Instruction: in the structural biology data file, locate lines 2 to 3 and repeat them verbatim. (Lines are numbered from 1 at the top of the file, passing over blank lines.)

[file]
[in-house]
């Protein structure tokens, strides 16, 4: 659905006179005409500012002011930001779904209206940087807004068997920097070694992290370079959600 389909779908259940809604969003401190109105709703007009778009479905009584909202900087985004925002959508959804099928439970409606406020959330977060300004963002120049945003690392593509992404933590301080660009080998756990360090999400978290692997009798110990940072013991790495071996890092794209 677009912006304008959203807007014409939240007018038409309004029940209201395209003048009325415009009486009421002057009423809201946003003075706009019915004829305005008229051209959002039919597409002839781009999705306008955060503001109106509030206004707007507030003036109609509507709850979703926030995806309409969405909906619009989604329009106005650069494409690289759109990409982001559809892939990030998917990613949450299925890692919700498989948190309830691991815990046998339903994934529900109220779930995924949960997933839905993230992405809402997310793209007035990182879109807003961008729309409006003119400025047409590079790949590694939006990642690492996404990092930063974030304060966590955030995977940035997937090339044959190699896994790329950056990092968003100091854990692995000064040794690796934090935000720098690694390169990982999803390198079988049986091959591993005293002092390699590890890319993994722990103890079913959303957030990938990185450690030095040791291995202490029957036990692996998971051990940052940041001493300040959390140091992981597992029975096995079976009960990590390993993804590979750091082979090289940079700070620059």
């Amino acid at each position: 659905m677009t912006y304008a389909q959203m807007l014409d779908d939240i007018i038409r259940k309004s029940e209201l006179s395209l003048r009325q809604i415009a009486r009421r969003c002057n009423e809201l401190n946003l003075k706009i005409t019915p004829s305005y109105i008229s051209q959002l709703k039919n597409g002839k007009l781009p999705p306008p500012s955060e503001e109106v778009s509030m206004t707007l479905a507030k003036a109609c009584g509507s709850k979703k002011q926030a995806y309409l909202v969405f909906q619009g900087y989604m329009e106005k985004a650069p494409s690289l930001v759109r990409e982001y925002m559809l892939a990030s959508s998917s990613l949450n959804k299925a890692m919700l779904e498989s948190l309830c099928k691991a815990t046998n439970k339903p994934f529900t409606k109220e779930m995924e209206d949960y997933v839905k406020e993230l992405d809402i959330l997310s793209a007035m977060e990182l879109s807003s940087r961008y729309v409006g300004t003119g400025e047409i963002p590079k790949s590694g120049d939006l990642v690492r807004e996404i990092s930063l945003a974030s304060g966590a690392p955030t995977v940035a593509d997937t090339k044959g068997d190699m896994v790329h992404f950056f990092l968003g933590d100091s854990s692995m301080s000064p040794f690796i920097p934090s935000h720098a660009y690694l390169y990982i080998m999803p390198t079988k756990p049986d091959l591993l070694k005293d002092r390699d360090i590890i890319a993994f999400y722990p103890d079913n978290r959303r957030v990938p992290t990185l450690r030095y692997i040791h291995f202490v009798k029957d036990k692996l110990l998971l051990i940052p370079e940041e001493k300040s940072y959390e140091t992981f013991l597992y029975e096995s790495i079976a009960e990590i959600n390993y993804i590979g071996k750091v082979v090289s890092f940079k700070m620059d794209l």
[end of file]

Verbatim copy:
């Protein structure tokens, strides 16, 4: 659905006179005409500012002011930001779904209206940087807004068997920097070694992290370079959600 389909779908259940809604969003401190109105709703007009778009479905009584909202900087985004925002959508959804099928439970409606406020959330977060300004963002120049945003690392593509992404933590301080660009080998756990360090999400978290692997009798110990940072013991790495071996890092794209 677009912006304008959203807007014409939240007018038409309004029940209201395209003048009325415009009486009421002057009423809201946003003075706009019915004829305005008229051209959002039919597409002839781009999705306008955060503001109106509030206004707007507030003036109609509507709850979703926030995806309409969405909906619009989604329009106005650069494409690289759109990409982001559809892939990030998917990613949450299925890692919700498989948190309830691991815990046998339903994934529900109220779930995924949960997933839905993230992405809402997310793209007035990182879109807003961008729309409006003119400025047409590079790949590694939006990642690492996404990092930063974030304060966590955030995977940035997937090339044959190699896994790329950056990092968003100091854990692995000064040794690796934090935000720098690694390169990982999803390198079988049986091959591993005293002092390699590890890319993994722990103890079913959303957030990938990185450690030095040791291995202490029957036990692996998971051990940052940041001493300040959390140091992981597992029975096995079976009960990590390993993804590979750091082979090289940079700070620059």
């Amino acid at each position: 659905m677009t912006y304008a389909q959203m807007l014409d779908d939240i007018i038409r259940k309004s029940e209201l006179s395209l003048r009325q809604i415009a009486r009421r969003c002057n009423e809201l401190n946003l003075k706009i005409t019915p004829s305005y109105i008229s051209q959002l709703k039919n597409g002839k007009l781009p999705p306008p500012s955060e503001e109106v778009s509030m206004t707007l479905a507030k003036a109609c009584g509507s709850k979703k002011q926030a995806y309409l909202v969405f909906q619009g900087y989604m329009e106005k985004a650069p494409s690289l930001v759109r990409e982001y925002m559809l892939a990030s959508s998917s990613l949450n959804k299925a890692m919700l779904e498989s948190l309830c099928k691991a815990t046998n439970k339903p994934f529900t409606k109220e779930m995924e209206d949960y997933v839905k406020e993230l992405d809402i959330l997310s793209a007035m977060e990182l879109s807003s940087r961008y729309v409006g300004t003119g400025e047409i963002p590079k790949s590694g120049d939006l990642v690492r807004e996404i990092s930063l945003a974030s304060g966590a690392p955030t995977v940035a593509d997937t090339k044959g068997d190699m896994v790329h992404f950056f990092l968003g933590d100091s854990s692995m301080s000064p040794f690796i920097p934090s935000h720098a660009y690694l390169y990982i080998m999803p390198t079988k756990p049986d091959l591993l070694k005293d002092r390699d360090i590890i890319a993994f999400y722990p103890d079913n978290r959303r957030v990938p992290t990185l450690r030095y692997i040791h291995f202490v009798k029957d036990k692996l110990l998971l051990i940052p370079e940041e001493k300040s940072y959390e140091t992981f013991l597992y029975e096995s790495i079976a009960e990590i959600n390993y993804i590979g071996k750091v082979v090289s890092f940079k700070m620059d794209l």